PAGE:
Like this here natural wine cork plant marker, the idea for which I got from my G+ stream the other day but unfortunately to whom I don't know to give credit because I don't remember. (Sorry! :/)


The materials you'll need?

- a natural wine cork (the ink won't take to the artificial ones)
- a bamboo skewer
- a Sharpie

And for anyone to whom the process is not evident, you stab the cork with the sharp end of the skewer, write the plant name on it with the Sharpie, and stab the other end of the skewer into the ground next to the plant. :P

Quick, easy, inexpensive, Earth-friendly. My kind of upcycling. :)

shinae

Tuesday, October 22, 2013

Domestically Engineering A Better World

I've been wanting to write this post for a while now, but I've been daunted by it because it's about something so big, systemic and deeply embedded into so many of our psyches that I feared I wouldn't know where to begin.


But I'm finally buckling down to write it because I've decided that if I can somehow be instrumental in turning just one family's thinking on this subject, the endeavor will have been a million times worth the effort.

The topic? A truly fair division of domestic chores in households in which both heads work, "work" including one parent's job of full-time parenting during the other parent's office hours. Because as a parent who's worked outside the home while my children were in daycare and who has also been a full-time stay-at-home parent, I can tell you the latter is no easier than the first. Not remotely.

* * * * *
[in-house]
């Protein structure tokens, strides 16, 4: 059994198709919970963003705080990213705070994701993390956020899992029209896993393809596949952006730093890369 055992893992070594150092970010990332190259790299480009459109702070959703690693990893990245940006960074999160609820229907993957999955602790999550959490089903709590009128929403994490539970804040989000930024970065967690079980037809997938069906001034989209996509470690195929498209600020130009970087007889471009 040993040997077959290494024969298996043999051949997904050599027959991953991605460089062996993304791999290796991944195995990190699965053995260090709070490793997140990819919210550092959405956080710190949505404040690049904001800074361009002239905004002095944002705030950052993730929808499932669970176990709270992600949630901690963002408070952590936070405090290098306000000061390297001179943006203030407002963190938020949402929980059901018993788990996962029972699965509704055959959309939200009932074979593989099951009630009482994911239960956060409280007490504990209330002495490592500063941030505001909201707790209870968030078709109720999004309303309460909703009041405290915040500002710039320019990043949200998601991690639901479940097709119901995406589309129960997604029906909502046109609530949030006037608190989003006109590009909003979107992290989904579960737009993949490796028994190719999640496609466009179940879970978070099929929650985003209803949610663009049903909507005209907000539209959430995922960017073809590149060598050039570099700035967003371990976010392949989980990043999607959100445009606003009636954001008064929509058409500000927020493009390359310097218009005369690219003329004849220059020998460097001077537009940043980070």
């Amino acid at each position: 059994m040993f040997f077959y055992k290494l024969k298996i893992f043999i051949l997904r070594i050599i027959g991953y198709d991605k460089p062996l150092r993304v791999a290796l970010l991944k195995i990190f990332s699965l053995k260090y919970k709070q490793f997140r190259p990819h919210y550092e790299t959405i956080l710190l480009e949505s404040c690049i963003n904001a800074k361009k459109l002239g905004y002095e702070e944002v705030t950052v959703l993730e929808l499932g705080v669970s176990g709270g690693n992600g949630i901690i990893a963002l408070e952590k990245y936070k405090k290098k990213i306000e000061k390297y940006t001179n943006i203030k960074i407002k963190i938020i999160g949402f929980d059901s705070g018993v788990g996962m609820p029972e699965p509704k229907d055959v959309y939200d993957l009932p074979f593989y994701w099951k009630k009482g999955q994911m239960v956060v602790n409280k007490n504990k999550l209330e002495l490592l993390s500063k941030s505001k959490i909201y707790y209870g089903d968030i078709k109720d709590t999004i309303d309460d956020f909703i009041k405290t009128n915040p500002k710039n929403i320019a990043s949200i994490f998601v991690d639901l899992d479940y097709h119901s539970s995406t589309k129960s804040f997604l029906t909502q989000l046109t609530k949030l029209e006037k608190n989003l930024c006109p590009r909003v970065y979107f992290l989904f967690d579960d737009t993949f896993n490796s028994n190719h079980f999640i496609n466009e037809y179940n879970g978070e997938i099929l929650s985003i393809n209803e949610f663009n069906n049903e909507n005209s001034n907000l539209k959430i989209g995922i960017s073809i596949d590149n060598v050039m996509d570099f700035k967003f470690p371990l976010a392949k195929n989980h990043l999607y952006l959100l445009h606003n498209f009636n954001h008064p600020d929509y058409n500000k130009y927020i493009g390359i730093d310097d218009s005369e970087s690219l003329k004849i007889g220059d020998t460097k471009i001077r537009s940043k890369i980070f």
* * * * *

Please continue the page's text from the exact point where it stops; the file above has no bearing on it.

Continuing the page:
The reason I feel as strongly as I do about it? Because once upon a time, for a number of factors that are historical, cultural and deeply personal at once, I was one of those women who subconsciously believed that household duties were solely my responsibility no matter what other work I was doing. And that notion was so deeply embedded in my own psyche that I didn't realize how I was both oppressing myself as a human being and stifling the development of autonomy and self confidence in the other members of my family by manifesting that notion daily in the management of my household.


But whatever the historical, cultural and personal reasons so many of us have for generally believing that domestic work is either ours, or someone else's, to shoulder alone, for the sake of this discussion, let's occupy the space of our current and true realities and desires.

Most of us live in a household with others and enjoy the benefits of said household. Most of those households resemble what looks like a family. Most of us want that household to be both a long term sustainable and happy one for all who dwell in it.